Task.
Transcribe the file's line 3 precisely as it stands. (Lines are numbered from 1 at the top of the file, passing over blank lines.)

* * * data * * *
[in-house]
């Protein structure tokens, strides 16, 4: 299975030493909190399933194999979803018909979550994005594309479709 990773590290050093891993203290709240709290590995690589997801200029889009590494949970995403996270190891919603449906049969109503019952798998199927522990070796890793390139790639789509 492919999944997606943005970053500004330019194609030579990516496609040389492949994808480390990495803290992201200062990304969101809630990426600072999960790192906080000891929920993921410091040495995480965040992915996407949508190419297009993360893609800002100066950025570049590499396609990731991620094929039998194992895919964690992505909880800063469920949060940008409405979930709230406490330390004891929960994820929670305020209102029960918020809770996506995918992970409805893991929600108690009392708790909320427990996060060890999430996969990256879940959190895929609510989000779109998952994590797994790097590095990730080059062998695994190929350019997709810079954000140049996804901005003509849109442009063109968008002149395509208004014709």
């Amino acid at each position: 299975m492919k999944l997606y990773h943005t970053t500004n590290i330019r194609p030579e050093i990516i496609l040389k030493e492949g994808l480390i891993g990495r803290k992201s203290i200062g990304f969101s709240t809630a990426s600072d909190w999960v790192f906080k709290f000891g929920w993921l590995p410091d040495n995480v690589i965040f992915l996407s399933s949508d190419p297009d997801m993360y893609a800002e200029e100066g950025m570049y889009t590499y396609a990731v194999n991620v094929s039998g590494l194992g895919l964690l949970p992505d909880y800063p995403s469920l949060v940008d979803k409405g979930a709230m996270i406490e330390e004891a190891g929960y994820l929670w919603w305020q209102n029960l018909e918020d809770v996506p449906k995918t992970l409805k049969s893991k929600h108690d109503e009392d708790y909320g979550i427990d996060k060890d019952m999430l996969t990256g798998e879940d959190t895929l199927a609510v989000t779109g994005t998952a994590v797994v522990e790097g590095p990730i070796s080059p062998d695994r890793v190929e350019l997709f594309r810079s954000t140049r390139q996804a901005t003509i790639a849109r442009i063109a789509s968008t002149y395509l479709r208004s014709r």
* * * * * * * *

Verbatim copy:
């Amino acid at each position: 299975m492919k999944l997606y990773h943005t970053t500004n590290i330019r194609p030579e050093i990516i496609l040389k030493e492949g994808l480390i891993g990495r803290k992201s203290i200062g990304f969101s709240t809630a990426s600072d909190w999960v790192f906080k709290f000891g929920w993921l590995p410091d040495n995480v690589i965040f992915l996407s399933s949508d190419p297009d997801m993360y893609a800002e200029e100066g950025m570049y889009t590499y396609a990731v194999n991620v094929s039998g590494l194992g895919l964690l949970p992505d909880y800063p995403s469920l949060v940008d979803k409405g979930a709230m996270i406490e330390e004891a190891g929960y994820l929670w919603w305020q209102n029960l018909e918020d809770v996506p449906k995918t992970l409805k049969s893991k929600h108690d109503e009392d708790y909320g979550i427990d996060k060890d019952m999430l996969t990256g798998e879940d959190t895929l199927a609510v989000t779109g994005t998952a994590v797994v522990e790097g590095p990730i070796s080059p062998d695994r890793v190929e350019l997709f594309r810079s954000t140049r390139q996804a901005t003509i790639a849109r442009i063109a789509s968008t002149y395509l479709r208004s014709r």